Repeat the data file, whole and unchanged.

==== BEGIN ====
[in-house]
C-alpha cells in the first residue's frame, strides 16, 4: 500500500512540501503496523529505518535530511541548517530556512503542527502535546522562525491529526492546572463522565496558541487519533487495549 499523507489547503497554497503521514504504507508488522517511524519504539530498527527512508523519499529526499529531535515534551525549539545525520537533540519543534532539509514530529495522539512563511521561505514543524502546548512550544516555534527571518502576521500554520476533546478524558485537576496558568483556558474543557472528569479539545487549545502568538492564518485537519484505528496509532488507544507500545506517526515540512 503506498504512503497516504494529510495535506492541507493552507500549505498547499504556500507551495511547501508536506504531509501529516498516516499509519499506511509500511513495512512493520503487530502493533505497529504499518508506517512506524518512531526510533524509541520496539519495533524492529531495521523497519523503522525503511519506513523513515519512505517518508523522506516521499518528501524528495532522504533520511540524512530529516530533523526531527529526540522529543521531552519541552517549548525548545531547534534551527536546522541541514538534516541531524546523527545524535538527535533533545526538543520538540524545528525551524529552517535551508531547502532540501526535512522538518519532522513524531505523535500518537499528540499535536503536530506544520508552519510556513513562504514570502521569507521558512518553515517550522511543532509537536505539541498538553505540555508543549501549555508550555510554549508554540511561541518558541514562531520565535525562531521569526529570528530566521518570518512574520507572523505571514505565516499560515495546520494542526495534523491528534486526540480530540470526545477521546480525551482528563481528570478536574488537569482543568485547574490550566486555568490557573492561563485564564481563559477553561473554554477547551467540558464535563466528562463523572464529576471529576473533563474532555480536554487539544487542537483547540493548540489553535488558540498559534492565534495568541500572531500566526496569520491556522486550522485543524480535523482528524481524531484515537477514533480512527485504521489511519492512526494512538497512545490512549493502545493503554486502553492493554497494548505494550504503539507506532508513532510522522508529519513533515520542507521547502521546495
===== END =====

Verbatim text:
[in-house]
C-alpha cells in the first residue's frame, strides 16, 4: 500500500512540501503496523529505518535530511541548517530556512503542527502535546522562525491529526492546572463522565496558541487519533487495549 499523507489547503497554497503521514504504507508488522517511524519504539530498527527512508523519499529526499529531535515534551525549539545525520537533540519543534532539509514530529495522539512563511521561505514543524502546548512550544516555534527571518502576521500554520476533546478524558485537576496558568483556558474543557472528569479539545487549545502568538492564518485537519484505528496509532488507544507500545506517526515540512 503506498504512503497516504494529510495535506492541507493552507500549505498547499504556500507551495511547501508536506504531509501529516498516516499509519499506511509500511513495512512493520503487530502493533505497529504499518508506517512506524518512531526510533524509541520496539519495533524492529531495521523497519523503522525503511519506513523513515519512505517518508523522506516521499518528501524528495532522504533520511540524512530529516530533523526531527529526540522529543521531552519541552517549548525548545531547534534551527536546522541541514538534516541531524546523527545524535538527535533533545526538543520538540524545528525551524529552517535551508531547502532540501526535512522538518519532522513524531505523535500518537499528540499535536503536530506544520508552519510556513513562504514570502521569507521558512518553515517550522511543532509537536505539541498538553505540555508543549501549555508550555510554549508554540511561541518558541514562531520565535525562531521569526529570528530566521518570518512574520507572523505571514505565516499560515495546520494542526495534523491528534486526540480530540470526545477521546480525551482528563481528570478536574488537569482543568485547574490550566486555568490557573492561563485564564481563559477553561473554554477547551467540558464535563466528562463523572464529576471529576473533563474532555480536554487539544487542537483547540493548540489553535488558540498559534492565534495568541500572531500566526496569520491556522486550522485543524480535523482528524481524531484515537477514533480512527485504521489511519492512526494512538497512545490512549493502545493503554486502553492493554497494548505494550504503539507506532508513532510522522508529519513533515520542507521547502521546495